Using Apple Vision Pro on a walk and in a car

Wearing Apple Vision Pro at Naju Lake Park out of Travel Case

One of the main reasons I developed a wearable computer two decades ago was to have a computer available for use while on the move. Since Vision Pro is also a computer you wear on your body, I wanted to see if it was just as versatile. So I brought it to a local park in the Travel Case and wore it at a bench as you can see above. The wearing process itself took about 90 seconds to complete, which isn't that different from my old creation.

I can "touch" the buttons or make gestures to interact with the floating windows

Once the system is booted and ready for use, I can load up the Home View and launch apps, all of which are floating but "anchored" to the surrounding space. Although the default way of interacting with the elements in a window is via hand gestures, I can just walk up to the window and "touch" it to use it like a huge touchscreen. There's no haptic or tactile feedback, so it's a bit awkward. However, the audible cue does make you feel that there's a slight feedback and it helps.
Virtual keyboard and dictation work as inputs

In a similar way, the system will show you a keyboard or a keypad when text input is needed and you can touch the keys to type. It's okay for short entries, but hardly suitable for long blog post. Using the dictation feature might be a better alternative in this instance and it works just about as well as you'd expect on a Mac. Unfortunately, the current version of visionOS limits the language to English only, even for keyboard selection. This is probably an artificial restriction that'll be lifted later on. For Korean and non-English users, you might need to get a bit creative, like using an app with a built-in input method editor.

But to a casual onlooker, this would appear as if I'm poking at nothing

Now, using Vision Pro in an open public space might not be a great idea. All the windows you interact with can only be seen by yourself. To everyone else, you're just waving your hands around like a mime. That the windows have to be anchored for use can be a problem as well. You can "carry" the window with you, but you have to "drop" it somewhere for it to be usable. This means you can't use an app as you walk like you could with a smartphone (or even my old wearable computer) by default.

Vision Pro restricts the horizontal field of view, which is bad for driving

Vision Pro does offer a way for a moving person to use it, called "Travel Mode". However, Apple claims it's only for when the movement is constant, like in an airplane. And indeed, it doesn't work all that well at all while walking. But how about in a car? I decided to test this idea out with my Bolt EV. A few people have apparently tried it while driving, but I noticed that this would be problematic immediately upon sitting in the driver's seat. The horizontal field of view was severely reduced, from about 200 degrees to 100, which means I can only look at the road ahead and not the sides unless I turn my head. Of course, that wasn't the only issue.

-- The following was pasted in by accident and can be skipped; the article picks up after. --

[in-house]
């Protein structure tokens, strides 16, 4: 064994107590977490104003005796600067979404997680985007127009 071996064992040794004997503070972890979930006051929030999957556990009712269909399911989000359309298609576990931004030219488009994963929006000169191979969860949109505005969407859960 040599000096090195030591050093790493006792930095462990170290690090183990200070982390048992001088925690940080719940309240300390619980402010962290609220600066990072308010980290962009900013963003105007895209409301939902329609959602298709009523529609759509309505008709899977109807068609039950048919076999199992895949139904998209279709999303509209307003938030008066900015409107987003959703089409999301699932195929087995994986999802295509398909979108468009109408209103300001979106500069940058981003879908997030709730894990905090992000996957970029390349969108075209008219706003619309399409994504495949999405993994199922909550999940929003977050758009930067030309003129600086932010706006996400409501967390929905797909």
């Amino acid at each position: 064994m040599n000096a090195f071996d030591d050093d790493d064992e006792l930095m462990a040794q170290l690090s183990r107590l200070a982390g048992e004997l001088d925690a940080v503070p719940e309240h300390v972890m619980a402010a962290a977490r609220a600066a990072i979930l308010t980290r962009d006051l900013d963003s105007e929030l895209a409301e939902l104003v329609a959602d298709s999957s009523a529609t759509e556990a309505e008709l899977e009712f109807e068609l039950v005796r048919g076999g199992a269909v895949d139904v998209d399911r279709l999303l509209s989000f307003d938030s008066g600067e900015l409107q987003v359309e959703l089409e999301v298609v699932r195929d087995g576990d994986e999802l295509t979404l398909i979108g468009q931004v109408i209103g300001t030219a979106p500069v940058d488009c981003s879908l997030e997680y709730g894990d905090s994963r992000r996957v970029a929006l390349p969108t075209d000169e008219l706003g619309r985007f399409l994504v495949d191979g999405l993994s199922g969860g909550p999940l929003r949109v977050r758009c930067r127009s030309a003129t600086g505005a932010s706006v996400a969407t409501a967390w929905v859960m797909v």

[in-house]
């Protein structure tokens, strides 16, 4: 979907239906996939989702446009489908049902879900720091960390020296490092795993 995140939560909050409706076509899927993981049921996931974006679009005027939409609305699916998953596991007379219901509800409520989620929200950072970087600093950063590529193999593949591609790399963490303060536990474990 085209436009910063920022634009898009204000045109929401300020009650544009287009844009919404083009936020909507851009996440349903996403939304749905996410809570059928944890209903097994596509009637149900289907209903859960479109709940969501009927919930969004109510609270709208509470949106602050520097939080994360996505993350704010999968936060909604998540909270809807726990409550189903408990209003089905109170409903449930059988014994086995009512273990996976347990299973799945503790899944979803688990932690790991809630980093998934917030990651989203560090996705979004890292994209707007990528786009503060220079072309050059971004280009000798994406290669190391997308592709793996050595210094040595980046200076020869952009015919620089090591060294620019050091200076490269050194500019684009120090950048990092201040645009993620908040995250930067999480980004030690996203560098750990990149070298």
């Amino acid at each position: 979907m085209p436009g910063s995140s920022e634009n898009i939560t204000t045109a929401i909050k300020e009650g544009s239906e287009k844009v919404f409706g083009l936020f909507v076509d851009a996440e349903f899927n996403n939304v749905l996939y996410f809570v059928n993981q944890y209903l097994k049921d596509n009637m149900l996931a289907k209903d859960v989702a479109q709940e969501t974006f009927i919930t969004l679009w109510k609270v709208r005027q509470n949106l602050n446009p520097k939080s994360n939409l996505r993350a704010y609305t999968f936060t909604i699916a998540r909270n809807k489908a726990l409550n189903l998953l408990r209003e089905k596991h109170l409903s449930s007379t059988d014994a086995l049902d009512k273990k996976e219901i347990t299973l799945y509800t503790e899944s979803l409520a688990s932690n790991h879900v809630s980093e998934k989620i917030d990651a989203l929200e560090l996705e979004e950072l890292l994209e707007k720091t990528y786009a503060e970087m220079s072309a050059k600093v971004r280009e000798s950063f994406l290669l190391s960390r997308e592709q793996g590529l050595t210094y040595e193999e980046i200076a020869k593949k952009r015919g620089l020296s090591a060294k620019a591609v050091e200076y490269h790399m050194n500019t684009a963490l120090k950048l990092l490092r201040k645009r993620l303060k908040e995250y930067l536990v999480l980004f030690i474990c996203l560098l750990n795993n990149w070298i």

Without Travel Mode on, Tracking Failed error prevents you from doing anything

The fast movement of the car meant that the system loses tracking almost right away and pops up Tracking Failed error unless the Travel Mode was enabled first. The error disables all the functions, and didn't go away until the car came to a complete stop. Enabling the mode did make the system much more functional, but it was nowhere near a silver bullet.

Even with Travel Mode, the windows can block the view and move erratically

I saw two major issues here. One is that the windows easily block the view. You could move it to the side, but that still creates a large black spot. So interacting with Vision Pro while driving is going to be highly dangerous. Another is that the windows may still move erratically or even disappear as the car follows the road. This seems to stem from Vision Pro getting confused by sideways movement. Therefore, using Vision Pro would be difficult to nearly impossible in a moving car, even when as a passenger.

To sum up, Vision Pro in its current form is only ready for use in a static environment and is not going to work if you're on the move, except for maybe on an airplane. This is quite a bit in contrast to my original wearable computer or a modern smartphone. While this is a bit disappointing for me, I think the technology itself is still interesting and I'll keep on testing.
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